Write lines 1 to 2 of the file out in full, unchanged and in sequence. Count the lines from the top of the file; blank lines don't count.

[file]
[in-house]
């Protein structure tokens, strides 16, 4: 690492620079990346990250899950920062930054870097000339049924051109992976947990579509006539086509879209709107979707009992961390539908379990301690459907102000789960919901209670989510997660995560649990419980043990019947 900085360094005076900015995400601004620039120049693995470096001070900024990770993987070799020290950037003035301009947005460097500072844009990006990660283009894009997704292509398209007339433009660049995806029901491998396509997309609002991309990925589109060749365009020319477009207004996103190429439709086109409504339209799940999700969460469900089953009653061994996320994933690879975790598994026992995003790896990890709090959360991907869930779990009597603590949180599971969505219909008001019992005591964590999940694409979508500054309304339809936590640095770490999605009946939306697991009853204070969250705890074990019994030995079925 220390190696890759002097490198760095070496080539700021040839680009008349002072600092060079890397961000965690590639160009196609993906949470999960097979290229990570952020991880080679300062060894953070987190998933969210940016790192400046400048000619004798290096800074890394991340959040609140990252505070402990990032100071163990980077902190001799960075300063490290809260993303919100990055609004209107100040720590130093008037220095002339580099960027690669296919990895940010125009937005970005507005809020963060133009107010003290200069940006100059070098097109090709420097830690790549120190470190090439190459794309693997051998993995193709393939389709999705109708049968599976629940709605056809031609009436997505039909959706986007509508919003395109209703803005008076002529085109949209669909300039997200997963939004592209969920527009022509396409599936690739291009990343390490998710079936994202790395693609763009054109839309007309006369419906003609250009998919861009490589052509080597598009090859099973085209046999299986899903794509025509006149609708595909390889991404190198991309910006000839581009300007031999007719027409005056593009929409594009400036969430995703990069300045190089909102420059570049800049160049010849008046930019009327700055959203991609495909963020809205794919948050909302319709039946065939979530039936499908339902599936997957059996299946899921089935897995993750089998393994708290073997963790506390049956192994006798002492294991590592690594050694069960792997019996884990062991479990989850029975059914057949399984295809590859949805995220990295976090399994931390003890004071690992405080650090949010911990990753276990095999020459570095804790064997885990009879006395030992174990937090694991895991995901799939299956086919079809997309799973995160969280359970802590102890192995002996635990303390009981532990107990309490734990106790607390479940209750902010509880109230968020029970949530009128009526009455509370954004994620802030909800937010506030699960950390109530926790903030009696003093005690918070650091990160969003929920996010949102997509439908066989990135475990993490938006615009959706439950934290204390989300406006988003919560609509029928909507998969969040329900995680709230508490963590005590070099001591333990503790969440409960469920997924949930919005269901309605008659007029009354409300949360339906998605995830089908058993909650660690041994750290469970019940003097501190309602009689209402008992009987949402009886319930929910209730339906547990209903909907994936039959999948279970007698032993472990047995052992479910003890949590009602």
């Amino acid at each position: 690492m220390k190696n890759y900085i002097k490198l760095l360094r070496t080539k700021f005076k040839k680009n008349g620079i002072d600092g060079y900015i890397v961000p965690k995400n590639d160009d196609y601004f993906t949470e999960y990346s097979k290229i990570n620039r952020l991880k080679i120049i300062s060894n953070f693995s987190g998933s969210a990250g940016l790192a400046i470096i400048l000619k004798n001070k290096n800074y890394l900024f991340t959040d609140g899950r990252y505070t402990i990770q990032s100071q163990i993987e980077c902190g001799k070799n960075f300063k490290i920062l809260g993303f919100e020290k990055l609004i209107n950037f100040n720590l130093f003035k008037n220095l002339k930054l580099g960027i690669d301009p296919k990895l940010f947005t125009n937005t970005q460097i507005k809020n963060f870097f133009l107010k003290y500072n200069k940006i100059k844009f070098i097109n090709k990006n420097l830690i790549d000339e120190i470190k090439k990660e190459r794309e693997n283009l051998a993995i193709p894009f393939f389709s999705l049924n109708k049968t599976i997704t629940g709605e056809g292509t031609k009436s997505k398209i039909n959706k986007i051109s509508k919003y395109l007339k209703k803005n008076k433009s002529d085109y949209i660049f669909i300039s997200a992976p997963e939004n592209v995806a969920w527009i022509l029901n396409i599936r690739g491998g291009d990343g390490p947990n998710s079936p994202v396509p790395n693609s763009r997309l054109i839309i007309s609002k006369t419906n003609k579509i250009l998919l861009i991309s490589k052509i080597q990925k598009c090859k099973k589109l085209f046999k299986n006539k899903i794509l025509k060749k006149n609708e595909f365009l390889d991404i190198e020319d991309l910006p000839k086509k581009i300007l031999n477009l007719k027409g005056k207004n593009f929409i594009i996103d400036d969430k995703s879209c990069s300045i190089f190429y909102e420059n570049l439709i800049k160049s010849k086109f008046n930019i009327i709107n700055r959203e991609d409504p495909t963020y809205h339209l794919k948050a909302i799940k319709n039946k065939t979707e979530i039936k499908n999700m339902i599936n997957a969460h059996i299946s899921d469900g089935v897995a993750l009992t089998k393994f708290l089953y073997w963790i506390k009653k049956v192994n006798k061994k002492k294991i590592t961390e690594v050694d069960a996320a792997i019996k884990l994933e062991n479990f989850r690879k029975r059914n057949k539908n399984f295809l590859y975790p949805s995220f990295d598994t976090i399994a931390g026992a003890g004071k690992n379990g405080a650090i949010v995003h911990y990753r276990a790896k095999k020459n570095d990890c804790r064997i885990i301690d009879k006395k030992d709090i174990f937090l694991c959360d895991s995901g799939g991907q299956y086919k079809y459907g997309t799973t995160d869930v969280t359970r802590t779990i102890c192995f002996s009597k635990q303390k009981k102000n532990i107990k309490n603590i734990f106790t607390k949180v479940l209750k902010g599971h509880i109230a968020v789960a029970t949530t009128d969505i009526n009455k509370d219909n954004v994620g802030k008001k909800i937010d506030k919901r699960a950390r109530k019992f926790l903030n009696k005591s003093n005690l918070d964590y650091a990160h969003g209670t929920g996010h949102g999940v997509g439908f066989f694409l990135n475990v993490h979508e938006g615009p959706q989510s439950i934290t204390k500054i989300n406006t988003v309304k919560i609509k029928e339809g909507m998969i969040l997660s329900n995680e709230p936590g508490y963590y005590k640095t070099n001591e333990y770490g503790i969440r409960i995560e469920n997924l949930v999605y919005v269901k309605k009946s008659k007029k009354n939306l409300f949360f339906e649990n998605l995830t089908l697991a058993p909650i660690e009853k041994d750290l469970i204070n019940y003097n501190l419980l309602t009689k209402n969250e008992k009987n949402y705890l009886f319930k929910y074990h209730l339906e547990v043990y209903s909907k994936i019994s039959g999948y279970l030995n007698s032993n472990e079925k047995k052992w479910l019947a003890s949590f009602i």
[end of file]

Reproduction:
[in-house]
């Protein structure tokens, strides 16, 4: 690492620079990346990250899950920062930054870097000339049924051109992976947990579509006539086509879209709107979707009992961390539908379990301690459907102000789960919901209670989510997660995560649990419980043990019947 900085360094005076900015995400601004620039120049693995470096001070900024990770993987070799020290950037003035301009947005460097500072844009990006990660283009894009997704292509398209007339433009660049995806029901491998396509997309609002991309990925589109060749365009020319477009207004996103190429439709086109409504339209799940999700969460469900089953009653061994996320994933690879975790598994026992995003790896990890709090959360991907869930779990009597603590949180599971969505219909008001019992005591964590999940694409979508500054309304339809936590640095770490999605009946939306697991009853204070969250705890074990019994030995079925 220390190696890759002097490198760095070496080539700021040839680009008349002072600092060079890397961000965690590639160009196609993906949470999960097979290229990570952020991880080679300062060894953070987190998933969210940016790192400046400048000619004798290096800074890394991340959040609140990252505070402990990032100071163990980077902190001799960075300063490290809260993303919100990055609004209107100040720590130093008037220095002339580099960027690669296919990895940010125009937005970005507005809020963060133009107010003290200069940006100059070098097109090709420097830690790549120190470190090439190459794309693997051998993995193709393939389709999705109708049968599976629940709605056809031609009436997505039909959706986007509508919003395109209703803005008076002529085109949209669909300039997200997963939004592209969920527009022509396409599936690739291009990343390490998710079936994202790395693609763009054109839309007309006369419906003609250009998919861009490589052509080597598009090859099973085209046999299986899903794509025509006149609708595909390889991404190198991309910006000839581009300007031999007719027409005056593009929409594009400036969430995703990069300045190089909102420059570049800049160049010849008046930019009327700055959203991609495909963020809205794919948050909302319709039946065939979530039936499908339902599936997957059996299946899921089935897995993750089998393994708290073997963790506390049956192994006798002492294991590592690594050694069960792997019996884990062991479990989850029975059914057949399984295809590859949805995220990295976090399994931390003890004071690992405080650090949010911990990753276990095999020459570095804790064997885990009879006395030992174990937090694991895991995901799939299956086919079809997309799973995160969280359970802590102890192995002996635990303390009981532990107990309490734990106790607390479940209750902010509880109230968020029970949530009128009526009455509370954004994620802030909800937010506030699960950390109530926790903030009696003093005690918070650091990160969003929920996010949102997509439908066989990135475990993490938006615009959706439950934290204390989300406006988003919560609509029928909507998969969040329900995680709230508490963590005590070099001591333990503790969440409960469920997924949930919005269901309605008659007029009354409300949360339906998605995830089908058993909650660690041994750290469970019940003097501190309602009689209402008992009987949402009886319930929910209730339906547990209903909907994936039959999948279970007698032993472990047995052992479910003890949590009602």